• What are some of your favorite things to eat?  Pick one or two things and google up or read up on the back of seed packets, etc.
  • What are the experts doing?  Some CSAs have pretty good lists of what you’d get out of your share.  For example, Tomato Mountain has a listing by month of what you’d typically see.  So take a look at what a local CSA is doing – if you see that you’d be getting lettuce pretty much every month of the season from them, it’s a good bet you can grow something similar at home.  The Local Beet co-produces a guidebook of Chicago-area CSAs with links to websites.  Check it out! 
  • Sometimes it helps to work backwards: be realistic about what you CAN’T grow.  Not to be all glass-half-empty and stuff, but we’re not growing fruit trees on our porch.  Nor will we be growing space hogs like pumpkins, squash, and broccoli (lesson learned).  Know the amount of sun you’re going to be working with, how deep of soil/mix you’re using, etc.  And, realistically, how often you’ll be watering.  If you think you’ll miss a day here or there, pick some heartier varieties and consider self-watering containers.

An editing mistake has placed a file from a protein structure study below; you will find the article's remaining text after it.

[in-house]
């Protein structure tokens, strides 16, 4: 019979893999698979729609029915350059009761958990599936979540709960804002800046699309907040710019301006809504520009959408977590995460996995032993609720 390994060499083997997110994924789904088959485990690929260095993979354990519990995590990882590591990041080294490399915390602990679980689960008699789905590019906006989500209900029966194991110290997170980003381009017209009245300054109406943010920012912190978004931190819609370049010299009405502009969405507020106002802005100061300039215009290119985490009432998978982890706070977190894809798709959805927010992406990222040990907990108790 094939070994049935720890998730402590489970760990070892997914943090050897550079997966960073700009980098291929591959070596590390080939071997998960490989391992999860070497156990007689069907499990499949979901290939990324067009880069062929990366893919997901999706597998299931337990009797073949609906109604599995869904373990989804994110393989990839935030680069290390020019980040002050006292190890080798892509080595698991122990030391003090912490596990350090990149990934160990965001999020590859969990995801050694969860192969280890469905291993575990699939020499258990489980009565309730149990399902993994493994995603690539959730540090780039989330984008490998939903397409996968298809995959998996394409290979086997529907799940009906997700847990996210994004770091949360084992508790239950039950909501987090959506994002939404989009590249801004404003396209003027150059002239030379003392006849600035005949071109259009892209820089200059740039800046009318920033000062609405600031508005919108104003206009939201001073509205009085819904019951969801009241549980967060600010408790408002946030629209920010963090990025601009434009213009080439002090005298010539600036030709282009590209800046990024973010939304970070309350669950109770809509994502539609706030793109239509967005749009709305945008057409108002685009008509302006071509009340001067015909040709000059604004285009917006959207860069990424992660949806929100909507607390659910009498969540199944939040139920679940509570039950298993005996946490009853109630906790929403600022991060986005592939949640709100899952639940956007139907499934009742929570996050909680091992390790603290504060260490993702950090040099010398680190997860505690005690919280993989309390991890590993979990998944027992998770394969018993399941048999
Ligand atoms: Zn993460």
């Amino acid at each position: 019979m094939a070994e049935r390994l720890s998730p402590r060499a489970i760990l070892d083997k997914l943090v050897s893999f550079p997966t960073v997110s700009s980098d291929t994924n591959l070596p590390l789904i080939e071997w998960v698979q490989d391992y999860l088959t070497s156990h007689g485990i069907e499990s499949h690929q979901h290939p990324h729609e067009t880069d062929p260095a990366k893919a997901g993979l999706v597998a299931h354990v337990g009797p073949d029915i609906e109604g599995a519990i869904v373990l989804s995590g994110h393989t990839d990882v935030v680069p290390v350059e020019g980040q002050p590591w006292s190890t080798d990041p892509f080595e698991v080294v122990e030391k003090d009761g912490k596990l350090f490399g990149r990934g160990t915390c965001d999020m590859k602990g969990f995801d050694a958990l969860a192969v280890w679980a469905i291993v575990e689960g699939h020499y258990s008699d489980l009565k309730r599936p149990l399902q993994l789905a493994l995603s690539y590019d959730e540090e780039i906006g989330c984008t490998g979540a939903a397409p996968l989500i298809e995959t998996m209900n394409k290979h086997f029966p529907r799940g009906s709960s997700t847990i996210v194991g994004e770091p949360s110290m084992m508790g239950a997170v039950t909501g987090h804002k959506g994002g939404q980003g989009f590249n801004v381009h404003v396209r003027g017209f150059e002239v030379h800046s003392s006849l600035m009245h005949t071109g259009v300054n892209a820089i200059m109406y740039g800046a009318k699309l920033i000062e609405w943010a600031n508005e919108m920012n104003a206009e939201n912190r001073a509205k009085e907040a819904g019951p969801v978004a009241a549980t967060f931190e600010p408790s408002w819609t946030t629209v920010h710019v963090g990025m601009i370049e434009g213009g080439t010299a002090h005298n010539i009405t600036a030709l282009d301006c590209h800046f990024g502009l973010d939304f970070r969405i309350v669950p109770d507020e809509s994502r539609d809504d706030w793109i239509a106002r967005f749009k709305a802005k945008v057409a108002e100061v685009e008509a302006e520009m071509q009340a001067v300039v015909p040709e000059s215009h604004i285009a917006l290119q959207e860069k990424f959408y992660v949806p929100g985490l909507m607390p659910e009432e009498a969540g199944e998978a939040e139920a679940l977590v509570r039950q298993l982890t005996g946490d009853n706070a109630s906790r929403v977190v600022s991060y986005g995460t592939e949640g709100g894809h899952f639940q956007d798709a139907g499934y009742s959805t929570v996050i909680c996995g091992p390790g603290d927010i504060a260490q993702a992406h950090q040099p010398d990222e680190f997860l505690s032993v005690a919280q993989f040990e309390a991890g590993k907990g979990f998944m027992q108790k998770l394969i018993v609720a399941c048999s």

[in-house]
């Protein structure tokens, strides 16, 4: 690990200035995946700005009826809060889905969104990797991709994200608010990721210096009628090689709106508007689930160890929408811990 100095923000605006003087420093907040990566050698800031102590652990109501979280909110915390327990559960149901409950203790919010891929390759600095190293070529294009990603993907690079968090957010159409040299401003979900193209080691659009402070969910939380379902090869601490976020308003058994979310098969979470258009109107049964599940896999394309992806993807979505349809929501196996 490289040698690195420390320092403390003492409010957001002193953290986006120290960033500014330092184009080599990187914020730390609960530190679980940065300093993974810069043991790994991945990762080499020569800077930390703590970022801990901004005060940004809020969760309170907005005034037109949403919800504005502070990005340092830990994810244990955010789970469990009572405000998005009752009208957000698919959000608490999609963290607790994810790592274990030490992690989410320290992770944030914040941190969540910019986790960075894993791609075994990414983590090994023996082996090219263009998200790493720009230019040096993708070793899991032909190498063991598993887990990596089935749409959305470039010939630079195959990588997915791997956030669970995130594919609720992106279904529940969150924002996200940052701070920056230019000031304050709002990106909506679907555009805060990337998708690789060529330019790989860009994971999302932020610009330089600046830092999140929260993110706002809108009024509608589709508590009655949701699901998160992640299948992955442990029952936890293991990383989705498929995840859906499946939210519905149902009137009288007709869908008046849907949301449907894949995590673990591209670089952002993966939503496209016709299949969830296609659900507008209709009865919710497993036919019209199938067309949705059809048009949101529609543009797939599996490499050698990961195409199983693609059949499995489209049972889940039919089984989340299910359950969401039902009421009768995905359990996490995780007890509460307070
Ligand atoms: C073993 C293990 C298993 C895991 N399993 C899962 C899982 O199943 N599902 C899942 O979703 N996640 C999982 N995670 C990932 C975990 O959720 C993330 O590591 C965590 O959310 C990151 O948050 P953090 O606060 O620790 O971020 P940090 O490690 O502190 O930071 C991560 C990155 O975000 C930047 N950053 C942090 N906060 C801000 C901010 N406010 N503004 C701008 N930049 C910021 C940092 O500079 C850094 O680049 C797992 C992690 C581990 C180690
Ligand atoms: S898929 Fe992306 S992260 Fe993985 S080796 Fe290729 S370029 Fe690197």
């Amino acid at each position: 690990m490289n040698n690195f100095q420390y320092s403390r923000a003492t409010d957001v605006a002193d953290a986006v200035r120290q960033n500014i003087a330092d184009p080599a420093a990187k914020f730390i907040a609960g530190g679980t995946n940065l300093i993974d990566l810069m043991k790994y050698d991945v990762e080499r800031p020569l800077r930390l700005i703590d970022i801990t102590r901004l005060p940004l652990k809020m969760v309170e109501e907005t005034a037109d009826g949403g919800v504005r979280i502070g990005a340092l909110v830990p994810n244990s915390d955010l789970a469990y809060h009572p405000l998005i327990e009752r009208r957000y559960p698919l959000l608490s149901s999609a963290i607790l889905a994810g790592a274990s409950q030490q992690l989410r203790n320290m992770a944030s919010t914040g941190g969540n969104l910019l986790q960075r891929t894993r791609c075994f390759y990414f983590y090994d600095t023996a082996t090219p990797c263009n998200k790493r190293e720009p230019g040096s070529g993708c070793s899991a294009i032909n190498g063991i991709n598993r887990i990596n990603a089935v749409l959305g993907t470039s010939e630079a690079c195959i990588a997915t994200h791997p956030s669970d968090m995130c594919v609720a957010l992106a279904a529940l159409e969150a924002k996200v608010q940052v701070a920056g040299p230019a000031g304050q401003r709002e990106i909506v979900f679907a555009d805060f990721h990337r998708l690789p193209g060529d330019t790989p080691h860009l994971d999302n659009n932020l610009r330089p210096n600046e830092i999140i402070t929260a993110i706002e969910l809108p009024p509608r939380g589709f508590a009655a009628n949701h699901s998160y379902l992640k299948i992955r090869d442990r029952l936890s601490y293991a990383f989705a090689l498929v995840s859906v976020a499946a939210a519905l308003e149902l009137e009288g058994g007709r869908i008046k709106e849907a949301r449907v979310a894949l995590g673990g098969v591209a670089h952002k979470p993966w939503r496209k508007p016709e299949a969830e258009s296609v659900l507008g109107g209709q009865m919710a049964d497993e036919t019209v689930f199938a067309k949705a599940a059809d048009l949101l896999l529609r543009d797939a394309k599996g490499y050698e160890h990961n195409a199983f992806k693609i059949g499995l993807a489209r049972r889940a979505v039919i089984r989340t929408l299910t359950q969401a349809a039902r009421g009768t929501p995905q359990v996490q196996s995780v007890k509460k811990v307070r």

That should be enough to get the brainstorming going.  Keep on keepin on!

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19 Mar

More blender! I mean, more cowbell. No, more blender. With cowbell? Anyway, hummus.

Posted in General on 19.03.11 by Octopi

Spring fever is upon us, and apparently that means I crave all things made by blender.  Smoothies and chocolate malts have been on my mind (and in my belly!) but I feel the need to expand the horizons.  I’ve never made homemade hummus before but it seems super-simple and way cheaper than buying hummus at the store.  So here goes: homemade hummus!